Crypto Opinions & News Crypto Lender Celsius Files for Bankruptcy

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upnorth

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Cryptocurrency loan company Celsius filed for bankruptcy under Chapter 11 yesterday, one month after the lender announced it was suspending withdrawals.

The petitions for reorganization give Celsius "the best opportunity to stabilize the business, consummate a comprehensive restructuring transaction that maximizes value for all stakeholders, and emerge from Chapter 11 positioned for success in the cryptocurrency industry," the company said. In an FAQ updated yesterday, Celsius told users that withdrawals are still suspended. As part of the bankruptcy process, Celsius said it "intend to put forward a plan that restores activity across the platform." But it offered no timeline for allowing withdrawals and other suspended transactions again.
Celsius was slamming its critics and claiming optimism about its future shortly before it suspended withdrawals. Celsius cofounder and CEO Alex Mashinsky blasted what he called "FUD and misinformation" in a tweet on June 11, asking a critic, "do you know even one person who has a problem withdrawing from Celsius?"
As the Financial Times notes, Celsius is the latest in "a wave of digital asset companies that have frozen assets and entered restructuring amid a sharp sell-off in cryptocurrencies this year." Crypto hedge fund Three Arrows Capital filed for bankruptcy on July 1, while crypto lender Voyager Digital filed for bankruptcy on July 6.
 

upnorth

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Documents filed in crypto lender Celsius Networks' bankruptcy case have revealed financial info on more than 600,000 users.

The massive document set [PDF, see page 34] contains the names of hundreds of thousands of Celsius customers, along with the types and amounts of transactions they performed with Celsius – such as deposits, withdrawals, and interest earned – and a few other bits of metadata. Which is a little awkward for the privacy-obsessed world of cryptocurrency. This isn't a leak, though. The paperwork containing the info was a statement of financial affairs Celsius filed in court last week; specifically, details of "payments or transfers to creditors" in the three months to the start of bankruptcy proceedings. This isn't out of the ordinary for Chapter 11 bankruptcy cases in the United States, which as The Block explained over the weekend, work on the principle of full disclosure.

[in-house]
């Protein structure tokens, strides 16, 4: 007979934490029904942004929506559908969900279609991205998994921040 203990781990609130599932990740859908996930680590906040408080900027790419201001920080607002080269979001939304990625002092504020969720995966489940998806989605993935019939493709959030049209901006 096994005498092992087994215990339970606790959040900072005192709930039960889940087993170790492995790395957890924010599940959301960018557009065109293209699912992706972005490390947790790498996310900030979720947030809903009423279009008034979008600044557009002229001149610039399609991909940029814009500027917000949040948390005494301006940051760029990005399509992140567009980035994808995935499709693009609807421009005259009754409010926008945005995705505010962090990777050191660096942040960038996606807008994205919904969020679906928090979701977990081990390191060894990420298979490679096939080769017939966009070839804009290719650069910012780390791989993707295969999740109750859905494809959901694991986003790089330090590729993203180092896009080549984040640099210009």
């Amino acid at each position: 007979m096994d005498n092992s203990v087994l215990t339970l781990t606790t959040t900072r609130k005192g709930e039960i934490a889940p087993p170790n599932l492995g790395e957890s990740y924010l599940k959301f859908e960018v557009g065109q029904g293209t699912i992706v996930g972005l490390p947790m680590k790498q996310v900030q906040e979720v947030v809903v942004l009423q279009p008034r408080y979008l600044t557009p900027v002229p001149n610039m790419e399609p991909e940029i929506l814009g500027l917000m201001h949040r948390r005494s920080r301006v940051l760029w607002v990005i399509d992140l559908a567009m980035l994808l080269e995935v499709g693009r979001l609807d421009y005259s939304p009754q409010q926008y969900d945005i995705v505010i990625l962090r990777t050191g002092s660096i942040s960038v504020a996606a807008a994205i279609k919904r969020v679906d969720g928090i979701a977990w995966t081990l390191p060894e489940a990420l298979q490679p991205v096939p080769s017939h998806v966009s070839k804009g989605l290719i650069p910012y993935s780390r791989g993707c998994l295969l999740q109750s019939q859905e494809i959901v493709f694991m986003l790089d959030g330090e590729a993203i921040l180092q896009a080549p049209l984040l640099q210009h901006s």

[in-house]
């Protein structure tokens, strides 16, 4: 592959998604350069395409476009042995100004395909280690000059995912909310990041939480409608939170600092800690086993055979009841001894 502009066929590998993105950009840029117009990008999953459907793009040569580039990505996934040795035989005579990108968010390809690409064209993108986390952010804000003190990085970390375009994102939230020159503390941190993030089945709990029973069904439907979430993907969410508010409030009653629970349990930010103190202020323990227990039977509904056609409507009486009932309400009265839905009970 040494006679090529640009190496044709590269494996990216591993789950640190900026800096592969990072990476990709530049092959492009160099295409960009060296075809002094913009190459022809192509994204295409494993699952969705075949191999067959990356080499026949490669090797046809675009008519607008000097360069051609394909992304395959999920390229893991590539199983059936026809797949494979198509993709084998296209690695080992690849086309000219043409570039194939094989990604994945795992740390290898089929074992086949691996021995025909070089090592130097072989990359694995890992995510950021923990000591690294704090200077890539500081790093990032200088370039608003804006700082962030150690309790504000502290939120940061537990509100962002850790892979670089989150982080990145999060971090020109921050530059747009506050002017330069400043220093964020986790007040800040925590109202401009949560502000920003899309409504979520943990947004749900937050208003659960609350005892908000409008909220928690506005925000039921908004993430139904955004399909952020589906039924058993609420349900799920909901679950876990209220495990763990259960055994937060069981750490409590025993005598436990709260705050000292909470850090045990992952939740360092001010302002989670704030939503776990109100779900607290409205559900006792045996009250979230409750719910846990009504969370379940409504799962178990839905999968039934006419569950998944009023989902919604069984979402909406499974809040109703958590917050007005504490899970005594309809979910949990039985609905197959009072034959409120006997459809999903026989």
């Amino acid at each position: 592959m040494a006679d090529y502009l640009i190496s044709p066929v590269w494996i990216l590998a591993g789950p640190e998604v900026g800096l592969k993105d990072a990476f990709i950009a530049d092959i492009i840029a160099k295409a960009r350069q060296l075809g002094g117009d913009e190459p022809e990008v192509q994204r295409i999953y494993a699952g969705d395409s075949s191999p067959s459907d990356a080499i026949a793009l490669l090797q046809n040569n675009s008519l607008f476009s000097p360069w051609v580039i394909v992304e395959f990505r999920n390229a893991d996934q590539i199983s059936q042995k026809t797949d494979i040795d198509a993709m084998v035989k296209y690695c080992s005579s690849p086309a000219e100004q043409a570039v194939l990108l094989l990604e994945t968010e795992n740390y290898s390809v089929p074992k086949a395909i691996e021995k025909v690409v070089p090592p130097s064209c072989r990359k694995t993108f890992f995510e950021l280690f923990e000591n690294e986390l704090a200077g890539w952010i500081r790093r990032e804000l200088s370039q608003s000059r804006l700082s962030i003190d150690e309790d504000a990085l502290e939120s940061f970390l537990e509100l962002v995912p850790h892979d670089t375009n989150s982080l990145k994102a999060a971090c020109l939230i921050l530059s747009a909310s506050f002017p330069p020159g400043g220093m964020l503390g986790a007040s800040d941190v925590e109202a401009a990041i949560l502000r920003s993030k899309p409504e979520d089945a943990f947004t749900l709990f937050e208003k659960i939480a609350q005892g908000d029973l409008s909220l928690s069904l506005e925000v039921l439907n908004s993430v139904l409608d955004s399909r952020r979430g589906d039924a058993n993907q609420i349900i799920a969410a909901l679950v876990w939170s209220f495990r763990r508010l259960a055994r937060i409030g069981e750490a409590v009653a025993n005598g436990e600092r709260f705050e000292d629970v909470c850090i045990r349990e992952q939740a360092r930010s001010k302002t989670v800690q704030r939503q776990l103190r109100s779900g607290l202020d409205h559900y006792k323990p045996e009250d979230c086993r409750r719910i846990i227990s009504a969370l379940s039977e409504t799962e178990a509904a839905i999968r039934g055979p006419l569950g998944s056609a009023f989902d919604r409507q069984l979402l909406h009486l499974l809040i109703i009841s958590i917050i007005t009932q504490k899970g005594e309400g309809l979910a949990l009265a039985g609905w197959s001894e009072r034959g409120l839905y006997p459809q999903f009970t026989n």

The argument goes that transparency is key when it comes to handling claims by potential creditors: the organization's financial affairs need to be opened up, hence the filing.

Along with those customer records, the documents submitted in the case include extensive info on the dealings of Celsius executives, including ex-CEO Alex Mashinsky who cashed out $10 million in crypto-assets from the biz in May before Celsius froze withdrawals for ordinary users in June.
 

upnorth

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A court-appointed examiner investigating the collapse of cryptocurrency biz Celsius has issued a report of her findings, which are wrapped up in the very first sentence of its executive summary.

"The business model Celsius advertised and sold to its customers was not the business that Celsius actually operated," attorney and independent examiner Shobal Pillay said of her findings. Later she notes in the 476-page damning report [PDF] "Behind the scenes, Celsius conducted its business in a starkly different manner than how it marketed itself to its customers in every key respect. Celsius abandoned its promise of transparency from its start." From its inception as a public company, Celsius lied by concealing from investors it failed to meet its $50 million earnings target from its initial coin offering, or ICO, of its company CEL tokens, she alleges.

"Despite its promises of transparency, Celsius debated internally whether to tell its community how the ICO actually turned out but decided not to do so because it feared its community would be upset," Pillay said in the report, which noted that former CEO Alex Mashinsky promised to buy the unsold tokens from the ICO, but never did so.
 

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